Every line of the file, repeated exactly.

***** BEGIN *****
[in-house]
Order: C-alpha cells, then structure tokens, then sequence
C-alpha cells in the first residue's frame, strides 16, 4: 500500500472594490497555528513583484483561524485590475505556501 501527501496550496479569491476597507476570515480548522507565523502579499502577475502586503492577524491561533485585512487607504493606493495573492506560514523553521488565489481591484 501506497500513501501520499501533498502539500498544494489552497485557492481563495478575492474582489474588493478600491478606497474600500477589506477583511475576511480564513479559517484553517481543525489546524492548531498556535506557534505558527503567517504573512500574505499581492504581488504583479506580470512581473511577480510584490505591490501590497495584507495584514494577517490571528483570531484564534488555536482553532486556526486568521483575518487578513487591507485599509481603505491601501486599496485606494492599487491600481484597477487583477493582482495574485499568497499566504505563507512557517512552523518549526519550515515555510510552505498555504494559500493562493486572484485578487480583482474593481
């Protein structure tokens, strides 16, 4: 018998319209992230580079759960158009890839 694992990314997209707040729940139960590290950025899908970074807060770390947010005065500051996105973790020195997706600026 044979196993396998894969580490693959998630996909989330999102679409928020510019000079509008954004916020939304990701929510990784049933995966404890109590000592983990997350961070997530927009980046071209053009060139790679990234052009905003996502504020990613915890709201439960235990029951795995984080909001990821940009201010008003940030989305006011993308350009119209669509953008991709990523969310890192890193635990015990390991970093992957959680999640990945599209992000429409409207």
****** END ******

[in-house]
Order: C-alpha cells, then structure tokens, then sequence
C-alpha cells in the first residue's frame, strides 16, 4: 500500500472594490497555528513583484483561524485590475505556501 501527501496550496479569491476597507476570515480548522507565523502579499502577475502586503492577524491561533485585512487607504493606493495573492506560514523553521488565489481591484 501506497500513501501520499501533498502539500498544494489552497485557492481563495478575492474582489474588493478600491478606497474600500477589506477583511475576511480564513479559517484553517481543525489546524492548531498556535506557534505558527503567517504573512500574505499581492504581488504583479506580470512581473511577480510584490505591490501590497495584507495584514494577517490571528483570531484564534488555536482553532486556526486568521483575518487578513487591507485599509481603505491601501486599496485606494492599487491600481484597477487583477493582482495574485499568497499566504505563507512557517512552523518549526519550515515555510510552505498555504494559500493562493486572484485578487480583482474593481
């Protein structure tokens, strides 16, 4: 018998319209992230580079759960158009890839 694992990314997209707040729940139960590290950025899908970074807060770390947010005065500051996105973790020195997706600026 044979196993396998894969580490693959998630996909989330999102679409928020510019000079509008954004916020939304990701929510990784049933995966404890109590000592983990997350961070997530927009980046071209053009060139790679990234052009905003996502504020990613915890709201439960235990029951795995984080909001990821940009201010008003940030989305006011993308350009119209669509953008991709990523969310890192890193635990015990390991970093992957959680999640990945599209992000429409409207």